Students and teachers participate in an activity encouraging creative thinking by placing eggs on a structure of sticks, at Tianjin Foreign Languages School. The high school tries to produce well-rounded graduates using an international curriculum.
Tianjin shifts priority from linguistic studies to encouraging creative and innovative thinking.
Foreign language schools are shifting their mission from cultivating language expertise to preparing well-rounded students, versed in foreign languages and culture.
Tianjin Foreign Languages School, launched in 1964 as one of the first batch of foreign language schools under the supervision of then premier Zhou Enlai, is focusing more on the comprehensive skills of students than the mastery of languages alone, in an attempt to foster greater expertise and the development of open and tolerant mindsets.
"Proficiency in languages is no longer sufficient to prepare students for the competitive global market," said Diao Yajun, principal of Tianjin Foreign Languages School, a high school that has 2,100 students in six grades.
"It's more important to boost creative and innovative thinking, so that students can better adapt to the global community whatever their future major and career is."
As one of the nation's first seven foreign language schools, it has cultivated student talent in the field of diplomacy since its establishment.
Many former students now work with national senior leaders on matters of diplomacy, and others are senior ambassadors.
With the advantage of foreign languages and external exchanges, the school has sent groups of students and teachers abroad on academic and cultural exchanges, including to schools in the United States, the United Kingdom, Japan and New Zealand.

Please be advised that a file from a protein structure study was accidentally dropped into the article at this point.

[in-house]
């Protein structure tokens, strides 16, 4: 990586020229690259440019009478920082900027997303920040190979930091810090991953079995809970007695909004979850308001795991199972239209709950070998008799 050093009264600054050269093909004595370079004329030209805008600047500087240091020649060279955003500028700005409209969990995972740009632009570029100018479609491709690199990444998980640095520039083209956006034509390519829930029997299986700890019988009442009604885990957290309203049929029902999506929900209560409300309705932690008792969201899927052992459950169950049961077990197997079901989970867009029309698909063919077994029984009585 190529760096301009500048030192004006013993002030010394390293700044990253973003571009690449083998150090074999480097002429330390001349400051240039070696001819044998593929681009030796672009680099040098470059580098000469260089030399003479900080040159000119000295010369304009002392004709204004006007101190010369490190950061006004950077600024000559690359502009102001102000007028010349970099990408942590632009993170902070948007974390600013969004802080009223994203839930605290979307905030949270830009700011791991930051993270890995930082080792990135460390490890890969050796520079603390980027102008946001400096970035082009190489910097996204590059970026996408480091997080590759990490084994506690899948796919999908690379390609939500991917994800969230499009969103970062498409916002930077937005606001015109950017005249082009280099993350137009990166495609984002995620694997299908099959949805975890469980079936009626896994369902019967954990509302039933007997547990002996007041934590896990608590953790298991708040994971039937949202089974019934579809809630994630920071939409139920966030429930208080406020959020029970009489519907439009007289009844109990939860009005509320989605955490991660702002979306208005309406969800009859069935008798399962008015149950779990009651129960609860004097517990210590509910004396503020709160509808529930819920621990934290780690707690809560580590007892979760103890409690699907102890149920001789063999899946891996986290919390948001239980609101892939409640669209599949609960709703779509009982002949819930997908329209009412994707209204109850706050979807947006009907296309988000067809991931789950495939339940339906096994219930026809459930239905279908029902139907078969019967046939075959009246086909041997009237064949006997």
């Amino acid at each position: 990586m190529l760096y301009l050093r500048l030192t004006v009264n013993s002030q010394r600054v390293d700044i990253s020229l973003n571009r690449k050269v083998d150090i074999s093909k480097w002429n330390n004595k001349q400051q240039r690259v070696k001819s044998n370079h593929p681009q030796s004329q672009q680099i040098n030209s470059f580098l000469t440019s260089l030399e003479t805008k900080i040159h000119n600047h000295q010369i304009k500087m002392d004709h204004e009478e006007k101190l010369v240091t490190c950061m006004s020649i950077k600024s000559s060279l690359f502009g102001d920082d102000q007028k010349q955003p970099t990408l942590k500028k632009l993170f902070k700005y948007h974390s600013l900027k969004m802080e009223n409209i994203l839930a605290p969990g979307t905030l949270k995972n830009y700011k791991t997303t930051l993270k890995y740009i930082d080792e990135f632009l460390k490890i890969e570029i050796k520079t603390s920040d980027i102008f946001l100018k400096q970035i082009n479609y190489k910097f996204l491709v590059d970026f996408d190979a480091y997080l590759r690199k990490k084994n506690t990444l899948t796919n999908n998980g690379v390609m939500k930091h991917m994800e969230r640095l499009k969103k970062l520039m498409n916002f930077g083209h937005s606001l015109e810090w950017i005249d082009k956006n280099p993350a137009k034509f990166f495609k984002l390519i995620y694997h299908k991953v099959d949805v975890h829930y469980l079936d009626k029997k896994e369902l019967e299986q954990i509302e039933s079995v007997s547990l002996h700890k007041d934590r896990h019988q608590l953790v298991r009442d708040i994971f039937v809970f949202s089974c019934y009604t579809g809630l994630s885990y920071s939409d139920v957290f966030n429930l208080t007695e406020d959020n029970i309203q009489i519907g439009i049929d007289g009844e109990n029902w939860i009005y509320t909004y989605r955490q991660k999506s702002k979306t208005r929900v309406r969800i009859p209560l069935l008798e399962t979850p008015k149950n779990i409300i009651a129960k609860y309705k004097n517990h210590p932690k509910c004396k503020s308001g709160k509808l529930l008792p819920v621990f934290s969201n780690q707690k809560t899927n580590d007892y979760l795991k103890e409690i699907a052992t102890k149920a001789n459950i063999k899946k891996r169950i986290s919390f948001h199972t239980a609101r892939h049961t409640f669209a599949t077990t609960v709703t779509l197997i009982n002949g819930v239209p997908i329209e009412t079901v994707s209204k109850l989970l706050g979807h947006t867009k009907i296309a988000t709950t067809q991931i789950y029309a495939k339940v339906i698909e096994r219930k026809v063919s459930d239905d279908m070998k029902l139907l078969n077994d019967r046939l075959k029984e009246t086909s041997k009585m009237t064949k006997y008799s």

It also receives teaching staff and students from overseas every year.
According to Diao, China's foreign language schools used to prioritize the teaching of English, and students were proud to be "walking dictionaries".
However, as more students went abroad for college after graduation, it was found that mere mastery of the language was far from enough to cope with the challenges of a foreign culture and society, she said.
Forty-nine of the school's students were accepted by overseas universities and colleges in 2012 and 35 in 2013.
Diao said she expected the number would keep increasing in the coming years.
But she stressed the need to develop skills beyond the ability to speak a language with confidence.
In response, the school came up with an international curriculum and various activities to help the students better adapt to foreign culture.
"We introduced advanced placement courses for some senior high students last year, to prepare the students for overseas study," Diao said.
The Advanced Placement Program provides high school students with the opportunity to take college-level courses in a high school setting, including calculus, statistics, macroeconomics and politics.
Students who participate in the program will not only gain college-level skills, but also earn college credits.
Only four high schools in Tianjin are offering such courses.
"The courses further tap the potential of students, who gradually find where their interests may lie during the courses, be they in politics, finance or physics, and study it further abroad," she said.
Fifty-one students in the school's three senior grades, which have around 240 students each, are currently taking the Advanced Placement Program courses.
Gao Yuan, deputy head of the APP program, said she believed more students would join.
"Some of the students have received invitations from universities abroad, including the University of Chicago, considering their excellence in the APP exams," she said. "Some are also applying for world-class universities, including Columbia University and the University of California."
Students from the foreign language school can pick various fields for further study after graduation, including engineering, politics, physics and biology.
Diao said the school also provides extracurricular courses in various languages, including Japanese, Spanish, German and French, which students can take after school.
Many students developed a strong interest in Spanish culture or Japanese customs after these courses, and then went to those countries for college.
In addition, after-school activities including a model United Nations, debating clubs and speech contests have also enriched students' extracurricular life and provide them with a stage to present and hone their talent.